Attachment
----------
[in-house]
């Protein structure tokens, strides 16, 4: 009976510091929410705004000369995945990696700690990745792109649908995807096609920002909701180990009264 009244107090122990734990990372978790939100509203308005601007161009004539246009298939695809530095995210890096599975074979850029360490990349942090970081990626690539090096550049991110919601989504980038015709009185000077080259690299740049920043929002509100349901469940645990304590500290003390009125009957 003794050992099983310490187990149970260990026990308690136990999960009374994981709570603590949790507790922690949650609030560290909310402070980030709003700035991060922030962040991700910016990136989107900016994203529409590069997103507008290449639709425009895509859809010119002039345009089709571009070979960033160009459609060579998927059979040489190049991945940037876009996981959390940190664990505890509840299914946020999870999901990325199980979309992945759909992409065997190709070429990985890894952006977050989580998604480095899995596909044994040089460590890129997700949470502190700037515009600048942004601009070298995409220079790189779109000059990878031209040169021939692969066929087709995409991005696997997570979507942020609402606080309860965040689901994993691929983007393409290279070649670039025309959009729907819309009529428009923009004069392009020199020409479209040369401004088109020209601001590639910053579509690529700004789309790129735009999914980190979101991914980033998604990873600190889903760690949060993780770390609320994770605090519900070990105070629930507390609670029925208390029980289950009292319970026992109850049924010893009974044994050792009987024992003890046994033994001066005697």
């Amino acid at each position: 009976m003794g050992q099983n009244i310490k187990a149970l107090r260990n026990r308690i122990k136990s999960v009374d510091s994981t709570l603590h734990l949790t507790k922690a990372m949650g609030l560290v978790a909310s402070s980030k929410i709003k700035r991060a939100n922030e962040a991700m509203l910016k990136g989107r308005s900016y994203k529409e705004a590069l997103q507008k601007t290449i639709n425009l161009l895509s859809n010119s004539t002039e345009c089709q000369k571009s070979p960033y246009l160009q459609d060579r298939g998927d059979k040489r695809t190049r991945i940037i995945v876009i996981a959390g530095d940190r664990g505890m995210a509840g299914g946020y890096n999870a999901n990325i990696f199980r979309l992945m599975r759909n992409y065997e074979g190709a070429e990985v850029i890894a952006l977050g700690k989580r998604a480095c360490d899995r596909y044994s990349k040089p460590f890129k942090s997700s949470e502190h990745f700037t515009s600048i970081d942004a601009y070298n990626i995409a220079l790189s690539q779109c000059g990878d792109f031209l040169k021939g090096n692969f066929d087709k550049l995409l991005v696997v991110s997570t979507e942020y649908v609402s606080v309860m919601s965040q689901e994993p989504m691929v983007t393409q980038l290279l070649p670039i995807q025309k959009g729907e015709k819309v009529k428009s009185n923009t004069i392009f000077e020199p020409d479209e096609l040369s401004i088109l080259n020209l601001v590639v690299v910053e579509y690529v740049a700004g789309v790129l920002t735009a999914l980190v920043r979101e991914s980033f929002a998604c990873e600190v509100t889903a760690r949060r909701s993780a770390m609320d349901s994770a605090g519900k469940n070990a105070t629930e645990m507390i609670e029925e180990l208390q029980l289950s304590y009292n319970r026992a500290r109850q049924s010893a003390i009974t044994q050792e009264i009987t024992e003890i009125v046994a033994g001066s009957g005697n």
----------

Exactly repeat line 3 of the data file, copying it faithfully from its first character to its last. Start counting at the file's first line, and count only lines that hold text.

């Amino acid at each position: 009976m003794g050992q099983n009244i310490k187990a149970l107090r260990n026990r308690i122990k136990s999960v009374d510091s994981t709570l603590h734990l949790t507790k922690a990372m949650g609030l560290v978790a909310s402070s980030k929410i709003k700035r991060a939100n922030e962040a991700m509203l910016k990136g989107r308005s900016y994203k529409e705004a590069l997103q507008k601007t290449i639709n425009l161009l895509s859809n010119s004539t002039e345009c089709q000369k571009s070979p960033y246009l160009q459609d060579r298939g998927d059979k040489r695809t190049r991945i940037i995945v876009i996981a959390g530095d940190r664990g505890m995210a509840g299914g946020y890096n999870a999901n990325i990696f199980r979309l992945m599975r759909n992409y065997e074979g190709a070429e990985v850029i890894a952006l977050g700690k989580r998604a480095c360490d899995r596909y044994s990349k040089p460590f890129k942090s997700s949470e502190h990745f700037t515009s600048i970081d942004a601009y070298n990626i995409a220079l790189s690539q779109c000059g990878d792109f031209l040169k021939g090096n692969f066929d087709k550049l995409l991005v696997v991110s997570t979507e942020y649908v609402s606080v309860m919601s965040q689901e994993p989504m691929v983007t393409q980038l290279l070649p670039i995807q025309k959009g729907e015709k819309v009529k428009s009185n923009t004069i392009f000077e020199p020409d479209e096609l040369s401004i088109l080259n020209l601001v590639v690299v910053e579509y690529v740049a700004g789309v790129l920002t735009a999914l980190v920043r979101e991914s980033f929002a998604c990873e600190v509100t889903a760690r949060r909701s993780a770390m609320d349901s994770a605090g519900k469940n070990a105070t629930e645990m507390i609670e029925e180990l208390q029980l289950s304590y009292n319970r026992a500290r109850q049924s010893a003390i009974t044994q050792e009264i009987t024992e003890i009125v046994a033994g001066s009957g005697n």